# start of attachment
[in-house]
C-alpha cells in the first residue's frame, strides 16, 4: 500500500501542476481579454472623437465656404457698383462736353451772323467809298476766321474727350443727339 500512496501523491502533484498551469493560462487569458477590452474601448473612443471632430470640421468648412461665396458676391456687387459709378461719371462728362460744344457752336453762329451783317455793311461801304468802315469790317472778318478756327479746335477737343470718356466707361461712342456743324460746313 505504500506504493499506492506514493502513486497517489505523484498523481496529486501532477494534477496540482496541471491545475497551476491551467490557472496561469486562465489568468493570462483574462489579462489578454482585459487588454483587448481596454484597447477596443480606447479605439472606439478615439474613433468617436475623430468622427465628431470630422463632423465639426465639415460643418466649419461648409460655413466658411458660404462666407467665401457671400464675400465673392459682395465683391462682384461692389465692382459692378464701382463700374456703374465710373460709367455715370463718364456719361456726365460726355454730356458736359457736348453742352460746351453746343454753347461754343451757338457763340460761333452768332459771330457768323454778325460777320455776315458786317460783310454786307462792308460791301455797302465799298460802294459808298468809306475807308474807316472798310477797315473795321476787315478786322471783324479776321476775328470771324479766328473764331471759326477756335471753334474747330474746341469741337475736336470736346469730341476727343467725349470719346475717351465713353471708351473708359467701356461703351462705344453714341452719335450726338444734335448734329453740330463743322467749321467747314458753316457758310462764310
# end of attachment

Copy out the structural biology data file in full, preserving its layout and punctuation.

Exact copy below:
[in-house]
C-alpha cells in the first residue's frame, strides 16, 4: 500500500501542476481579454472623437465656404457698383462736353451772323467809298476766321474727350443727339 500512496501523491502533484498551469493560462487569458477590452474601448473612443471632430470640421468648412461665396458676391456687387459709378461719371462728362460744344457752336453762329451783317455793311461801304468802315469790317472778318478756327479746335477737343470718356466707361461712342456743324460746313 505504500506504493499506492506514493502513486497517489505523484498523481496529486501532477494534477496540482496541471491545475497551476491551467490557472496561469486562465489568468493570462483574462489579462489578454482585459487588454483587448481596454484597447477596443480606447479605439472606439478615439474613433468617436475623430468622427465628431470630422463632423465639426465639415460643418466649419461648409460655413466658411458660404462666407467665401457671400464675400465673392459682395465683391462682384461692389465692382459692378464701382463700374456703374465710373460709367455715370463718364456719361456726365460726355454730356458736359457736348453742352460746351453746343454753347461754343451757338457763340460761333452768332459771330457768323454778325460777320455776315458786317460783310454786307462792308460791301455797302465799298460802294459808298468809306475807308474807316472798310477797315473795321476787315478786322471783324479776321476775328470771324479766328473764331471759326477756335471753334474747330474746341469741337475736336470736346469730341476727343467725349470719346475717351465713353471708351473708359467701356461703351462705344453714341452719335450726338444734335448734329453740330463743322467749321467747314458753316457758310462764310